Historically, the centre of Leixlip has always been Leixlip Castle. Built on a rock at the confluence of the River Liffey and the Rye Water was granted to the de Hereford family and dates from the Norman Invasion of 1171 with the round tower added onto the square keep in the 14th Century. The castle was strategically placed at the confluence of the River Liffey and the River Rye. Over the following several hundred years Leixlip Castle was to be one of the strongholds of the Pale – an outpost.
In 1317 the castle was attacked by Robert Bruce, King of Scotland. Bruce’s army failed to capture it but in the process burnt part of Leixlip. In 1485 Herny VII granted the castle and lands to Gerald FitzGerald the 8th Earl of Kildare. It was to remain with the FitzGeralds until the rebellion of “Silken Thomas” – the tenth Earl of Kildare – in 1534. After 17 years of turmoil, including a tentative plan to marry the young man to Mary I, “Bloody Mary” Tudor, in 1554 Gerald made a submission to the Catholic Queen Mary I and a portion of his lands were restored and his title as the eleventh Earl of Kildare “legitimised.”
Leixlip had returned to its position as a bastion of English authority . In 1569 The castle then passed into the possession of Sir Nicholas Whyte and its importance as a military outpost and seat of power diminished. The Whyte Family retained ownership for the next 200 years. Architecturally the castle reflects the passage of time with a complete renovation in the 18th Century when the courtyard was enclosed around a grand staircase and the facade punctuated with Gothic windows.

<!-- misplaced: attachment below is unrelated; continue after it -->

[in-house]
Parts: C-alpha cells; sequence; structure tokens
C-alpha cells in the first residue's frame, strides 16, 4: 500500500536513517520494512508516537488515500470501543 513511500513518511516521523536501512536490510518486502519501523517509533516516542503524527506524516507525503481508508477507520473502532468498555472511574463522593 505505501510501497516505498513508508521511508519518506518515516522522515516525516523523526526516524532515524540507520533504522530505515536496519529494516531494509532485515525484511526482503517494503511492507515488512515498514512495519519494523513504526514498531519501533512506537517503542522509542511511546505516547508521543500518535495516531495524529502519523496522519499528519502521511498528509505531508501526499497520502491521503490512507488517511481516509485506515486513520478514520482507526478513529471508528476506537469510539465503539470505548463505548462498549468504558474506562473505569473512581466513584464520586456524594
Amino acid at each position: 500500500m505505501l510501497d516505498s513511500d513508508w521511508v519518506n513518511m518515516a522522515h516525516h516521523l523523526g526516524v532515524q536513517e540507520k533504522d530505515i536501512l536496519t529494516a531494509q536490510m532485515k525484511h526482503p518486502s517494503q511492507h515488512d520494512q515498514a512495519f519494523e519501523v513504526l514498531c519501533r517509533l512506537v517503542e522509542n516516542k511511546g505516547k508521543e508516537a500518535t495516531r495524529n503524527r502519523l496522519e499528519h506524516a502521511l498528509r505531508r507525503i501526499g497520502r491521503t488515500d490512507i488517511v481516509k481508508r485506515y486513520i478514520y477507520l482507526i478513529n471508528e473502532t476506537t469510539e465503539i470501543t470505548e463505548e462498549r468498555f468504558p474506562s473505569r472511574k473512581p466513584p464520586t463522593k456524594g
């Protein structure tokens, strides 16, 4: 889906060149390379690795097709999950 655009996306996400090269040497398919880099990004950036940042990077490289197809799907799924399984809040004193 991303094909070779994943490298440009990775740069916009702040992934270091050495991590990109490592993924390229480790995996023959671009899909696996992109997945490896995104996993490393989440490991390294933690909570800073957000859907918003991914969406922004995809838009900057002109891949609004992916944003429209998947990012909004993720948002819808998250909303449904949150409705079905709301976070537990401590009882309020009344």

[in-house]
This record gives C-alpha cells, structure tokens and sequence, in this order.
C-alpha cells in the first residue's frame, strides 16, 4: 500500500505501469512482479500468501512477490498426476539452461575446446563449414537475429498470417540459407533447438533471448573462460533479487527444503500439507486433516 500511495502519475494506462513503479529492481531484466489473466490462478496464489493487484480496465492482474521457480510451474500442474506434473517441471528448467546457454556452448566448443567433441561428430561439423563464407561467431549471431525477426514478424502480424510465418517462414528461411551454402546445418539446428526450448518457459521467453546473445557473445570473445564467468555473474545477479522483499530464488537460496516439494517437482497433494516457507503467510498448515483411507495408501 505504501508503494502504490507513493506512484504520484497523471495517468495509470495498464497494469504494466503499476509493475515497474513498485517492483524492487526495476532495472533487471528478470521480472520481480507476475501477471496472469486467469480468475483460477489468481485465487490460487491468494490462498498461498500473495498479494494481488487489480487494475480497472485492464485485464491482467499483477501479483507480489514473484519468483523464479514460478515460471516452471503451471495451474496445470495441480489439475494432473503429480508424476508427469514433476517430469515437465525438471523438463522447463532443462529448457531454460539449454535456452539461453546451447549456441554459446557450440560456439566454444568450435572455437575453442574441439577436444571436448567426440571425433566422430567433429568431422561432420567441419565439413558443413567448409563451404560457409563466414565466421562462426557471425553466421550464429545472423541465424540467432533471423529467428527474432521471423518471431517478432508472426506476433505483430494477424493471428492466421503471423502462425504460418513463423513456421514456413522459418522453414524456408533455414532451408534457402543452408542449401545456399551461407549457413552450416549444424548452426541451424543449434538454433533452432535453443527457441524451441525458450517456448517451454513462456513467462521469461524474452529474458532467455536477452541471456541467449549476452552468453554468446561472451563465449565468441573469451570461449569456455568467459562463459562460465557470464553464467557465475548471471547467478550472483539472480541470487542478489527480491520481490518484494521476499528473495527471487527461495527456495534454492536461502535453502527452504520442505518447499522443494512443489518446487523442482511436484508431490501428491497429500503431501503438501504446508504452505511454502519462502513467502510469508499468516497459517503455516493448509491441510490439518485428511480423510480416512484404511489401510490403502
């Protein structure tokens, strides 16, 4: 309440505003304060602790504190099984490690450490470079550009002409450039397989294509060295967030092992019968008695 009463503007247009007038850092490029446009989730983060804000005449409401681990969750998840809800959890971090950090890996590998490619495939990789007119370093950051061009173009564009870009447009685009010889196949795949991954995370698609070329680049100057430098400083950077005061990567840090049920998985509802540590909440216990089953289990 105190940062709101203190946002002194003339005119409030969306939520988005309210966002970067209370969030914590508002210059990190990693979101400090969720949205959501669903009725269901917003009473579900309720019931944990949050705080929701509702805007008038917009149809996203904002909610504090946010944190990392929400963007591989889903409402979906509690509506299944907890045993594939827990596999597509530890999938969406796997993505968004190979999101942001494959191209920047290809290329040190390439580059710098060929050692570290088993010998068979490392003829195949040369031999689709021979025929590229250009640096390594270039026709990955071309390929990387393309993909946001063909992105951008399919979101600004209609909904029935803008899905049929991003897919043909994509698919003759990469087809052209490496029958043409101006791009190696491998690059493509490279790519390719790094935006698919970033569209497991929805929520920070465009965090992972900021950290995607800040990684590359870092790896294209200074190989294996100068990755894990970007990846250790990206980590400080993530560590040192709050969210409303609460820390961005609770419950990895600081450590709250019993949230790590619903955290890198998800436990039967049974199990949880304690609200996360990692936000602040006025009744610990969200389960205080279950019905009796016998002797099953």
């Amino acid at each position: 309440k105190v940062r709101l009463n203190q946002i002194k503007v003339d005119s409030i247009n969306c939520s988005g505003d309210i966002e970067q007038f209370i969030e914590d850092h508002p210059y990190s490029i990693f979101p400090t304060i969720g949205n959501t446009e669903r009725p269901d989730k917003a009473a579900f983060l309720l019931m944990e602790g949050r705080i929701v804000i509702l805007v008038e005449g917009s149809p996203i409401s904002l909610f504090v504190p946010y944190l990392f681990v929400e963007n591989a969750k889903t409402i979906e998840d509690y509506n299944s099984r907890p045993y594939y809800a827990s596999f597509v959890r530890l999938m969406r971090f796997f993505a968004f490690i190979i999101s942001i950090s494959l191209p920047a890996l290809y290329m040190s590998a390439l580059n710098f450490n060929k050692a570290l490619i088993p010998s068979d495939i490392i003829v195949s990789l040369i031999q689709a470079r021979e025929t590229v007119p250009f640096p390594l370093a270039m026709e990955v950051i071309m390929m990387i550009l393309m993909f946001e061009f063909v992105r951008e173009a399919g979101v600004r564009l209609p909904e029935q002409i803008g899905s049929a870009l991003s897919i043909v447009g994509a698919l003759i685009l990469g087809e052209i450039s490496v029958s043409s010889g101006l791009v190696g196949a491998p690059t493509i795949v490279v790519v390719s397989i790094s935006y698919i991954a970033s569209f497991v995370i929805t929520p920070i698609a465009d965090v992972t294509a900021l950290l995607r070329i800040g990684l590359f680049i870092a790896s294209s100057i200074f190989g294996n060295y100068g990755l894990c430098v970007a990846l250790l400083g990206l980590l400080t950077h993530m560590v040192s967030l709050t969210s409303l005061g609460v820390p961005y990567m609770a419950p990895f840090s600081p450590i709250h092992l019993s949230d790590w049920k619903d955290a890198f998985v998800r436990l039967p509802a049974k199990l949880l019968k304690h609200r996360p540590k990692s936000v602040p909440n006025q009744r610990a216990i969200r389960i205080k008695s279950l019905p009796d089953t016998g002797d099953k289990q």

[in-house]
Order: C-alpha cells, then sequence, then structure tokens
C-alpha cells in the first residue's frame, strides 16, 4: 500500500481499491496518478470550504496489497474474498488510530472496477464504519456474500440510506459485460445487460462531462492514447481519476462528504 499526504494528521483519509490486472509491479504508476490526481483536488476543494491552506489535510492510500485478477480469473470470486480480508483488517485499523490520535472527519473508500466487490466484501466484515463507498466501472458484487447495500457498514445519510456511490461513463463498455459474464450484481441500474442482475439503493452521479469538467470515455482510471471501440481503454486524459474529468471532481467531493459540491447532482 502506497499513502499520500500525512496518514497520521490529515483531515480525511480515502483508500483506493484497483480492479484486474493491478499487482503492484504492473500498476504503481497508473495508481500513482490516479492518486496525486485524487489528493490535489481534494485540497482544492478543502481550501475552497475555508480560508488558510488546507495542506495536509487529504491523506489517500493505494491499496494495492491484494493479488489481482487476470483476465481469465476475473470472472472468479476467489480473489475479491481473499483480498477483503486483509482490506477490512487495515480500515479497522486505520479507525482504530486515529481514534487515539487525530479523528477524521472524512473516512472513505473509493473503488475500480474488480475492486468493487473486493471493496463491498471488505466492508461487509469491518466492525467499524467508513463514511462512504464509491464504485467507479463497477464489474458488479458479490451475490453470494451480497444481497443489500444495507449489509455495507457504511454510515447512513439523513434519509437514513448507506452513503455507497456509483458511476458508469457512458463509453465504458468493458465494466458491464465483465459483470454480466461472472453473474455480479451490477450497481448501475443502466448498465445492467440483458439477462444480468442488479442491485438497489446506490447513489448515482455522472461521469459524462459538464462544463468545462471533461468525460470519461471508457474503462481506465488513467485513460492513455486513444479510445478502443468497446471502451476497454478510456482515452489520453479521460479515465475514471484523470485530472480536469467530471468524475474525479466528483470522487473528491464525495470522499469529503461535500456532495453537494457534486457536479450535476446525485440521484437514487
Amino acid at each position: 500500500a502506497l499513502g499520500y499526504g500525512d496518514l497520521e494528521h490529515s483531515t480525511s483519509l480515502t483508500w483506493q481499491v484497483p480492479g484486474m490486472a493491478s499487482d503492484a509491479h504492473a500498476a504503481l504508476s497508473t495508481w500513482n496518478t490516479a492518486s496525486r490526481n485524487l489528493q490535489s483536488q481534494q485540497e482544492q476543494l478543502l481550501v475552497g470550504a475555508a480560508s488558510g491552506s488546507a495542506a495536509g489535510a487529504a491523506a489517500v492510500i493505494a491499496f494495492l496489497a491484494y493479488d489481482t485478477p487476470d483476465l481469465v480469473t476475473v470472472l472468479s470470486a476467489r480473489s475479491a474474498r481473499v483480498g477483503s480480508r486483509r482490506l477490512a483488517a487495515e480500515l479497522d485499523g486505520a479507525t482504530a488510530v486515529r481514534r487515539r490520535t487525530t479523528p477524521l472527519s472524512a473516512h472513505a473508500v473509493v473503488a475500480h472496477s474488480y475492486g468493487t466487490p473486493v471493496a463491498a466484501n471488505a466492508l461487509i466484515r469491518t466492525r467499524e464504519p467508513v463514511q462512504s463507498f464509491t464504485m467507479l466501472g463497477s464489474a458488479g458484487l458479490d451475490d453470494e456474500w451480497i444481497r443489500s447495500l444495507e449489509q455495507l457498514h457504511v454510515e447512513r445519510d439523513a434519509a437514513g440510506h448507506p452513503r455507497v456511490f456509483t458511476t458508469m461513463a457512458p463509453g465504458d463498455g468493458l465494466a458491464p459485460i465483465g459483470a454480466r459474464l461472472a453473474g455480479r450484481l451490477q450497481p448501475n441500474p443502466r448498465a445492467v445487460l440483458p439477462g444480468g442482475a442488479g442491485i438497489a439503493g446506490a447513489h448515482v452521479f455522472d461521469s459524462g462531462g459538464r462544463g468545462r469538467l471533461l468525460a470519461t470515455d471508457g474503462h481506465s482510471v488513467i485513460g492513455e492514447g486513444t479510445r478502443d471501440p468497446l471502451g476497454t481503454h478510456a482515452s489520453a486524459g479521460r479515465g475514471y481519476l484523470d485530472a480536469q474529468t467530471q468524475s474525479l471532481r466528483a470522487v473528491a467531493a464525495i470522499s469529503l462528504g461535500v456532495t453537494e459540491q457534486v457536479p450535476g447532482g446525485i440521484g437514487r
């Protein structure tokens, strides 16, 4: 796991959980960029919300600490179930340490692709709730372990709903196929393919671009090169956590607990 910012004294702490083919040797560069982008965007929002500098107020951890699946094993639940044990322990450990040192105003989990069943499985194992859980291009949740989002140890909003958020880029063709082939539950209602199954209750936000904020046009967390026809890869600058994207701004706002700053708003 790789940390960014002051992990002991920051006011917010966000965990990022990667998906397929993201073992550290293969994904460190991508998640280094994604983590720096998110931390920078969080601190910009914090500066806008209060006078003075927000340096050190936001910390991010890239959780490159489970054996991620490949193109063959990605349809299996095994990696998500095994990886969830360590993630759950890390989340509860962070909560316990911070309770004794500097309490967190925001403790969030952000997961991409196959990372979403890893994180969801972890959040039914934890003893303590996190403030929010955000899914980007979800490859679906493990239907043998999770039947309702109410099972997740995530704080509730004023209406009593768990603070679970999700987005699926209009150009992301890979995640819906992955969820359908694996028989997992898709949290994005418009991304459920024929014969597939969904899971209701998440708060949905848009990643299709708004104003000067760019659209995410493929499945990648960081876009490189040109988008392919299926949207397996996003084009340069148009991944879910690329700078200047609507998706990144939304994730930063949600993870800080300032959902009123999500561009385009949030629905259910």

In 1732 the castle passed into the ownership of the Conolly family where it remained until 1914 when the castle was acquired by Lord Decies who replaced the Gothic Windows in the drawing room and library, requiring instead Tudor-style mullioned windows.
Various tenants have included Archbishop Stone, the Protestant Primate; Viceroy Lord Townshend; Lord Waterpark; and Baron de Roebuck. In 1945 the castle was sold to William Kavanagh prior to the purchase in 1958 by The Hon. Desmond Guinness, founder of the Irish Georgian Society.